Lucky for us, there are ways to maintain our dignity and still be comfortable AND assure that our clothes fit – even after the biggest meal of the year.
Since most of our Turkey Day activities involve dinner at someone’s house and a lot of couch “beaching”, here are some things to think about!
Are you doing the cooking?
If the answer is yes, then by all means, you don’t want to put on your “good” clothes until you absolutely have to. Comfort and function are what it’s all about. Of course your guests may arrive before you change for dinner, so you want your comfy and functional clothes to look decent too. Forego the sweats for loose-fitting knit pants or one of my highly-recommended velour track suits. Have a T-shirt under it so if it gets too hot in the kitchen, you can just throw the jacket over a chair and not miss a second of turkey basting of stuffing making.
Even after you change into your dinner clothes, you will still be working, so you want to wear something that is easy to move around in, not too heavy, and most importantly, doesn’t have overly long or floppy sleeves. Kimono sleeves in the gravy? No thanks!
Sweaters and turtlenecks are definitely not for the person doing all the work on Thanksgiving, so keep your outfit fabrics a little on the lighter side.
Where are you spending Turkey Day?
Some people go out, some stay home. Some people see relatives they rarely see, and others visit people they see all the time. This all factors into how formally you dress (and act too!).
If there ever was a holiday to opt for function over fashion, this is it! Everyone tends to eat more than anticipated - more than their normal clothes will allow. It’s a matter of fact – it isn’t gluttony, it’s Thanksgiving!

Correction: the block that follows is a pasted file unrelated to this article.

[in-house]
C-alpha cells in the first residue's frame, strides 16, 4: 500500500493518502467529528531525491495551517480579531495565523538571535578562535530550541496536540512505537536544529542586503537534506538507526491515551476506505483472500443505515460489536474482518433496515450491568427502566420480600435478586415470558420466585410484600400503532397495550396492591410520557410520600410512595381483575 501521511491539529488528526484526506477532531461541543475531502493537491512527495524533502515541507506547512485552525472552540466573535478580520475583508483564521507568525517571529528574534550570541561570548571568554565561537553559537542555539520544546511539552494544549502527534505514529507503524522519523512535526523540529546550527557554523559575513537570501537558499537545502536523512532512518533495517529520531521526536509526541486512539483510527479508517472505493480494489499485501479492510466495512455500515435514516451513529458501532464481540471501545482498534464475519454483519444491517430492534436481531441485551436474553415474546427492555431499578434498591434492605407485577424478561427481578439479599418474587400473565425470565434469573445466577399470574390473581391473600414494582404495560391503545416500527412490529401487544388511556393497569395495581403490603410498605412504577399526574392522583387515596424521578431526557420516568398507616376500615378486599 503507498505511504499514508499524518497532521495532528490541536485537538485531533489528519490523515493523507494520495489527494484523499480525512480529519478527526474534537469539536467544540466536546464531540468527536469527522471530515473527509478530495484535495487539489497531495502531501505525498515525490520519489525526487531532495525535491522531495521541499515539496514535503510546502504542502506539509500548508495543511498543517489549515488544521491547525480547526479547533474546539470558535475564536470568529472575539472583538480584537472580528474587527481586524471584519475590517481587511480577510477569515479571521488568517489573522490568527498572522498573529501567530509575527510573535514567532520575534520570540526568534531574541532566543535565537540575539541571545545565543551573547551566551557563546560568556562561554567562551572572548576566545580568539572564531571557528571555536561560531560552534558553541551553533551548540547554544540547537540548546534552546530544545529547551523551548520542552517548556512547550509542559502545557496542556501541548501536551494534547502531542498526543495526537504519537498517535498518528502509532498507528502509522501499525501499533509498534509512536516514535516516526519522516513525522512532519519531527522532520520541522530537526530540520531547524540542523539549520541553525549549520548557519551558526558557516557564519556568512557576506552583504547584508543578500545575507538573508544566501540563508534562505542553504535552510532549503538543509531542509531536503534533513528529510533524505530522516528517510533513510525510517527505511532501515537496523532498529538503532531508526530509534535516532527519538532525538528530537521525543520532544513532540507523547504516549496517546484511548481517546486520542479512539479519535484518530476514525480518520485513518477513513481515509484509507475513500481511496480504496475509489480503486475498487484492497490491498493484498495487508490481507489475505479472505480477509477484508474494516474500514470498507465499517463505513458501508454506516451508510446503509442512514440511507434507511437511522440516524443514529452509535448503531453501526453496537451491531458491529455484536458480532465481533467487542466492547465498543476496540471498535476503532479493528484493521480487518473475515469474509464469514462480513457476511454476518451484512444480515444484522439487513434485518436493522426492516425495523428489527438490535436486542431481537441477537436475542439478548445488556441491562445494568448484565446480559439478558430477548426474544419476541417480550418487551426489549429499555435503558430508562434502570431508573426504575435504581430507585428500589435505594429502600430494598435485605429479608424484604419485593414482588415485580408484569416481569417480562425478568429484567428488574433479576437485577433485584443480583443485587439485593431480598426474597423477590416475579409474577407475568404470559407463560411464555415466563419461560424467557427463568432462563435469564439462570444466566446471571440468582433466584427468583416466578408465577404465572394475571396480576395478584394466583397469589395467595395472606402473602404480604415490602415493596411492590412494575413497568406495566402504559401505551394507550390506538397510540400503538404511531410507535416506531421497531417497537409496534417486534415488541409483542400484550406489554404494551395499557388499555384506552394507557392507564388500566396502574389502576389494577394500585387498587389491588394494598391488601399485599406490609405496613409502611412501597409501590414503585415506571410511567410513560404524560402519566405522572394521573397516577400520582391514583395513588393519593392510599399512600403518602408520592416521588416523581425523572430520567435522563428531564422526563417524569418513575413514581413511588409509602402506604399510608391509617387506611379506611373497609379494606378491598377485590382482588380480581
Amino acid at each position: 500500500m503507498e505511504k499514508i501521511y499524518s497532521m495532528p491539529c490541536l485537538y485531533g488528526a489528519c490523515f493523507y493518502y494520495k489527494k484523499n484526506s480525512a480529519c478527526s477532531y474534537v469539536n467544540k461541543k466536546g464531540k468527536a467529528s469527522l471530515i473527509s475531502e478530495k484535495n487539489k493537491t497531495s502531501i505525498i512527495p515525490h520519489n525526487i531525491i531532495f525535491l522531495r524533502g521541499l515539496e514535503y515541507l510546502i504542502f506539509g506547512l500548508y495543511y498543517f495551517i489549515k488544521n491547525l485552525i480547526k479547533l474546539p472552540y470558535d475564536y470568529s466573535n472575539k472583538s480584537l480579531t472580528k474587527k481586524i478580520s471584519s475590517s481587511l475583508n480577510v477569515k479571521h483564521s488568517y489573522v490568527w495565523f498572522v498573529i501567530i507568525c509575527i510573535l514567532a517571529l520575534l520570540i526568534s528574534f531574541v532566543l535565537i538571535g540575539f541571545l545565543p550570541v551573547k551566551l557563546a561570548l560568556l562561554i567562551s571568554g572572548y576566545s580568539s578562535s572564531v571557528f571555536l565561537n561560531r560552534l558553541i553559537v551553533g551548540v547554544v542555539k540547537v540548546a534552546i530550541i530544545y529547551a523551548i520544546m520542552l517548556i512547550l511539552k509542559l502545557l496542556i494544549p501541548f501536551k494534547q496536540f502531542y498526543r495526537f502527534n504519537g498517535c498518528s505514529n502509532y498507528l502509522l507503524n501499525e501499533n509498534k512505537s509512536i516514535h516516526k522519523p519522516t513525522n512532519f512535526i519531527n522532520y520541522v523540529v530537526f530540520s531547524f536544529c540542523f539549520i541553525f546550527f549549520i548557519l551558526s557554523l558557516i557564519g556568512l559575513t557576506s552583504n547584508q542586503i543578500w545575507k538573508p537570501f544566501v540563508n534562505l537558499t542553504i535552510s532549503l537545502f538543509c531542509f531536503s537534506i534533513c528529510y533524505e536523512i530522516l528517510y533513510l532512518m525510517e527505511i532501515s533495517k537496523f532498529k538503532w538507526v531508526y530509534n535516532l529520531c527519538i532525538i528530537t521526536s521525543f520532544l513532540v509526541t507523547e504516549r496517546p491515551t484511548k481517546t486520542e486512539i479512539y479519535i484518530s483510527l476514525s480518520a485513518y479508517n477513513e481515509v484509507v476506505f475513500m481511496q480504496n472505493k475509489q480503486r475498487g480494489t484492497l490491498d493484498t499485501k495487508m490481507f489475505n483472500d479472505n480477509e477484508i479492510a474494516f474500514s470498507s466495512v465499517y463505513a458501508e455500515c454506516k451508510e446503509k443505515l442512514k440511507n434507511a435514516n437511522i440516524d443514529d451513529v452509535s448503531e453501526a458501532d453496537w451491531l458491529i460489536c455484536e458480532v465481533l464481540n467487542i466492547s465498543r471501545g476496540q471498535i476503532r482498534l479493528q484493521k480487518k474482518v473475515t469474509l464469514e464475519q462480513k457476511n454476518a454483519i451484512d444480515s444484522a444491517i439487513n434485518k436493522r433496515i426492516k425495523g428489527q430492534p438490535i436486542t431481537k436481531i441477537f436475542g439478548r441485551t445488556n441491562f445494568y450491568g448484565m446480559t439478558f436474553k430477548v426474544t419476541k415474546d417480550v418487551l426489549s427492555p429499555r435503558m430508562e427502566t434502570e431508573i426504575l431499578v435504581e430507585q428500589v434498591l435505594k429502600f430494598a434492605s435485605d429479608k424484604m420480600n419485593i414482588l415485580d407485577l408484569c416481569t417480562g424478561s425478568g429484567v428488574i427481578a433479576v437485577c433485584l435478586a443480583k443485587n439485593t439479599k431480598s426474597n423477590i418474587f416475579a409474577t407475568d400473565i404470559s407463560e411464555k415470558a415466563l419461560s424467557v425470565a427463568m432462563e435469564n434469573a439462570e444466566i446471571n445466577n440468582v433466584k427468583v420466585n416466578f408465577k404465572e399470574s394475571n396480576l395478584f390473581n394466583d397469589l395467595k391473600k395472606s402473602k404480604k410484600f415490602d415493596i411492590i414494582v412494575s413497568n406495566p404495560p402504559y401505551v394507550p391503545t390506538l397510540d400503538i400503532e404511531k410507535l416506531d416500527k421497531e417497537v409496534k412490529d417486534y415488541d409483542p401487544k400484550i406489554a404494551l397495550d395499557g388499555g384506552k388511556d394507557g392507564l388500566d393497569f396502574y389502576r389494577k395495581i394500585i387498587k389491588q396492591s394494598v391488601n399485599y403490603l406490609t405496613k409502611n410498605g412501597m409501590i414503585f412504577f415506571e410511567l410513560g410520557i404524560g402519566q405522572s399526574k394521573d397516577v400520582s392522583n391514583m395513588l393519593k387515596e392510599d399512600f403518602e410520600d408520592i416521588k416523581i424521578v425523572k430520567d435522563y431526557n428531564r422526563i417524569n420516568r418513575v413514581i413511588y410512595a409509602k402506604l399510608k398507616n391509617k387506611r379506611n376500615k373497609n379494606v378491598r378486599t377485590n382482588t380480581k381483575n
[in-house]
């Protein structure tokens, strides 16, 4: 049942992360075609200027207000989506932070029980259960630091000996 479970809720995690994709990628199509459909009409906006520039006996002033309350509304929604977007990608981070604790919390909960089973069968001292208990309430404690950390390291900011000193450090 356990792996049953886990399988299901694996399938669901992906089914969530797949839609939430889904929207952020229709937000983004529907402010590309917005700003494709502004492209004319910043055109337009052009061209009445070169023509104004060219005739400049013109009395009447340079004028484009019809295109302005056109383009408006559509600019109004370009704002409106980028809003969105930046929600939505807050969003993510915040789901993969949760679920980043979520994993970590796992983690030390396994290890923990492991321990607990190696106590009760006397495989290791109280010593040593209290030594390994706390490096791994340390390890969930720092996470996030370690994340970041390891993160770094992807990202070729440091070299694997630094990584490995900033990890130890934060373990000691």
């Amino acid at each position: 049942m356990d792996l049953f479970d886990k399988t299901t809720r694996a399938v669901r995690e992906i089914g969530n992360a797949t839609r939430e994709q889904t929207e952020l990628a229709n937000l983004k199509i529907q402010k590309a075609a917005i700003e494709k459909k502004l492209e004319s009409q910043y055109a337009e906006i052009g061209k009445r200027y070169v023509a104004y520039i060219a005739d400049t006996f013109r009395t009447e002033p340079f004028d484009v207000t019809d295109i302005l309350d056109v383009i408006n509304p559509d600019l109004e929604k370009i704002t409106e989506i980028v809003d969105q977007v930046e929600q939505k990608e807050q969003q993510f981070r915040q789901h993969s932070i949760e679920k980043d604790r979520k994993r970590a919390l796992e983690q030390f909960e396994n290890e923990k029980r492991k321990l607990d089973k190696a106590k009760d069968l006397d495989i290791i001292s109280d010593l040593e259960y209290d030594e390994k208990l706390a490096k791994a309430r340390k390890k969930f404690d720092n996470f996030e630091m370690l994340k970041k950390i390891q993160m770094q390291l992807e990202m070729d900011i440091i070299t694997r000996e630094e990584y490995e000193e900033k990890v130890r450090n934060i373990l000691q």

Start with a comfy pair of pants. If you’re going casual for the day, you may want to opt for the jeans that you have the most room in. If you’re going more dressy, if you have slacks with some give to them – either 1-2% spandex or a poly blend, you will be more comfortable. If you opt for a skirt, a loose and flowy one will be a better option than a pencil skirt, for obvious reasons.
Layer on top. You may get hot if you’re helping out in the kitchen, but after you’ve eaten and your food is digesting you may get cold (digestion takes energy away from the rest of the body). Layering is the most obvious solution.
My Thanksgiving will be spent at my aunt and uncle’s house, who took over after my grandparents retired from Turkey Day duty several years ago. I see everyone quite a bit, so I’m not terribly formal in how I dress. But their house is always really cold. So I layer my clothes. The top layer is my “Thanksgiving sweater”, so-named because it is the heaviest wool sweater I own. (On the other hand, Christmas at my parents’ house is as hot as the tropics! I keep trying to open the windows – even if it’s 25 degrees outside – and my mom keeps closing them.)
If you are heading out to dinner, a lot of these considerations don’t matter quite as much – lucky for you! You don’t have to worry about wild and uncontrollable temperature fluctuations and can just dress normally. I’m jealous :)
What I’ve found to be the best accessory if you are worried about being too cold or too warm is a lightweight winter scarf. Wrapping it around your neck will keep you warm, and if it gets too warm, just take it off.
An unusual accessory you may also need for Thanksgiving are slippers or fuzzy socks. Many people don’t like shoes in their house, and most of us equate kicking off our shoes with comfort. Have a nice pair of slippers you can bring with you to feel more like home. And if you’re staying home, well then your feet should still be on their best behavior for the day – especially if relatives or friends are coming over!